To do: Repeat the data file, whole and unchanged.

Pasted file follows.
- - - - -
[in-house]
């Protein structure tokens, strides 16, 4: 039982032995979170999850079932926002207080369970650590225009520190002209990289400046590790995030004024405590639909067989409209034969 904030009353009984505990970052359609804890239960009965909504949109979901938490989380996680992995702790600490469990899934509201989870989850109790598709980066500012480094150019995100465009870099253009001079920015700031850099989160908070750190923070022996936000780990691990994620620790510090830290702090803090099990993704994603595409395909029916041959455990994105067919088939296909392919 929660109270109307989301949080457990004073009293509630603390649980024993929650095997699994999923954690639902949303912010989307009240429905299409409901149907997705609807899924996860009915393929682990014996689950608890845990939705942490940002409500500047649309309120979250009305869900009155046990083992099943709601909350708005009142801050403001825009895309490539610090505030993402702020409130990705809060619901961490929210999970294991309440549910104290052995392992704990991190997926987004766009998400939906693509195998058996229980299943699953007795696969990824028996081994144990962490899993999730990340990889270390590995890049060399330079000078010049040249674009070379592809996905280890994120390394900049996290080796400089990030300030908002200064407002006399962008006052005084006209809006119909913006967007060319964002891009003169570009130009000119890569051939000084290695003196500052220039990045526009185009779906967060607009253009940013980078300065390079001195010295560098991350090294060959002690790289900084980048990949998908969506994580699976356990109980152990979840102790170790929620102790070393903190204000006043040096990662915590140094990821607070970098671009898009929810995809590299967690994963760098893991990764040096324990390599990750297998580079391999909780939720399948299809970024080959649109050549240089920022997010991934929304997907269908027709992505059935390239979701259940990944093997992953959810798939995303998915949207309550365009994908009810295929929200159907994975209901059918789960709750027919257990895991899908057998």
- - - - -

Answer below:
[in-house]
């Protein structure tokens, strides 16, 4: 039982032995979170999850079932926002207080369970650590225009520190002209990289400046590790995030004024405590639909067989409209034969 904030009353009984505990970052359609804890239960009965909504949109979901938490989380996680992995702790600490469990899934509201989870989850109790598709980066500012480094150019995100465009870099253009001079920015700031850099989160908070750190923070022996936000780990691990994620620790510090830290702090803090099990993704994603595409395909029916041959455990994105067919088939296909392919 929660109270109307989301949080457990004073009293509630603390649980024993929650095997699994999923954690639902949303912010989307009240429905299409409901149907997705609807899924996860009915393929682990014996689950608890845990939705942490940002409500500047649309309120979250009305869900009155046990083992099943709601909350708005009142801050403001825009895309490539610090505030993402702020409130990705809060619901961490929210999970294991309440549910104290052995392992704990991190997926987004766009998400939906693509195998058996229980299943699953007795696969990824028996081994144990962490899993999730990340990889270390590995890049060399330079000078010049040249674009070379592809996905280890994120390394900049996290080796400089990030300030908002200064407002006399962008006052005084006209809006119909913006967007060319964002891009003169570009130009000119890569051939000084290695003196500052220039990045526009185009779906967060607009253009940013980078300065390079001195010295560098991350090294060959002690790289900084980048990949998908969506994580699976356990109980152990979840102790170790929620102790070393903190204000006043040096990662915590140094990821607070970098671009898009929810995809590299967690994963760098893991990764040096324990390599990750297998580079391999909780939720399948299809970024080959649109050549240089920022997010991934929304997907269908027709992505059935390239979701259940990944093997992953959810798939995303998915949207309550365009994908009810295929929200159907994975209901059918789960709750027919257990895991899908057998």